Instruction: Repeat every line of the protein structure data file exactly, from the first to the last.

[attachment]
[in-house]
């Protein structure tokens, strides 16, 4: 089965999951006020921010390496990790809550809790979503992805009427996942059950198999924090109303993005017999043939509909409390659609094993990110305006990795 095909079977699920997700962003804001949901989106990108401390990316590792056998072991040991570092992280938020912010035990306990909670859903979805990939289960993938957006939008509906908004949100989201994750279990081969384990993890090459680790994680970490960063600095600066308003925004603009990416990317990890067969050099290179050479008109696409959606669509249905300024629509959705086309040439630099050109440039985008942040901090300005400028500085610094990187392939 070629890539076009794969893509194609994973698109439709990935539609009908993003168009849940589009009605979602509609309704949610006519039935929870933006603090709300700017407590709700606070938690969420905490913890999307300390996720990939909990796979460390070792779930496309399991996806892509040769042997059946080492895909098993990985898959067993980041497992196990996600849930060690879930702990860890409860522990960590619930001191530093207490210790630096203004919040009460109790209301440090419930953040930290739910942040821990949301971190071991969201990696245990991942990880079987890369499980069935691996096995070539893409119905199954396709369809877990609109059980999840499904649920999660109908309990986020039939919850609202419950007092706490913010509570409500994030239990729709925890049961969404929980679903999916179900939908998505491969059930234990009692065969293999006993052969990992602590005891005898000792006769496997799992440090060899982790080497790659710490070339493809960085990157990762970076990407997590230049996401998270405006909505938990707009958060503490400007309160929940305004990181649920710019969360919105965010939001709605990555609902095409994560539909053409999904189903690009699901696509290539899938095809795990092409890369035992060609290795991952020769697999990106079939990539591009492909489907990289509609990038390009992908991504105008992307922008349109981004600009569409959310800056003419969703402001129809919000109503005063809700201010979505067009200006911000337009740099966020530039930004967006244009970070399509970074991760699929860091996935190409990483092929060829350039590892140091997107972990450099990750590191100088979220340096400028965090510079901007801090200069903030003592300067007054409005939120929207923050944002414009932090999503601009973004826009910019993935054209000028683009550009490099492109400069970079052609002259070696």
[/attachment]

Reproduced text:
[in-house]
């Protein structure tokens, strides 16, 4: 089965999951006020921010390496990790809550809790979503992805009427996942059950198999924090109303993005017999043939509909409390659609094993990110305006990795 095909079977699920997700962003804001949901989106990108401390990316590792056998072991040991570092992280938020912010035990306990909670859903979805990939289960993938957006939008509906908004949100989201994750279990081969384990993890090459680790994680970490960063600095600066308003925004603009990416990317990890067969050099290179050479008109696409959606669509249905300024629509959705086309040439630099050109440039985008942040901090300005400028500085610094990187392939 070629890539076009794969893509194609994973698109439709990935539609009908993003168009849940589009009605979602509609309704949610006519039935929870933006603090709300700017407590709700606070938690969420905490913890999307300390996720990939909990796979460390070792779930496309399991996806892509040769042997059946080492895909098993990985898959067993980041497992196990996600849930060690879930702990860890409860522990960590619930001191530093207490210790630096203004919040009460109790209301440090419930953040930290739910942040821990949301971190071991969201990696245990991942990880079987890369499980069935691996096995070539893409119905199954396709369809877990609109059980999840499904649920999660109908309990986020039939919850609202419950007092706490913010509570409500994030239990729709925890049961969404929980679903999916179900939908998505491969059930234990009692065969293999006993052969990992602590005891005898000792006769496997799992440090060899982790080497790659710490070339493809960085990157990762970076990407997590230049996401998270405006909505938990707009958060503490400007309160929940305004990181649920710019969360919105965010939001709605990555609902095409994560539909053409999904189903690009699901696509290539899938095809795990092409890369035992060609290795991952020769697999990106079939990539591009492909489907990289509609990038390009992908991504105008992307922008349109981004600009569409959310800056003419969703402001129809919000109503005063809700201010979505067009200006911000337009740099966020530039930004967006244009970070399509970074991760699929860091996935190409990483092929060829350039590892140091997107972990450099990750590191100088979220340096400028965090510079901007801090200069903030003592300067007054409005939120929207923050944002414009932090999503601009973004826009910019993935054209000028683009550009490099492109400069970079052609002259070696």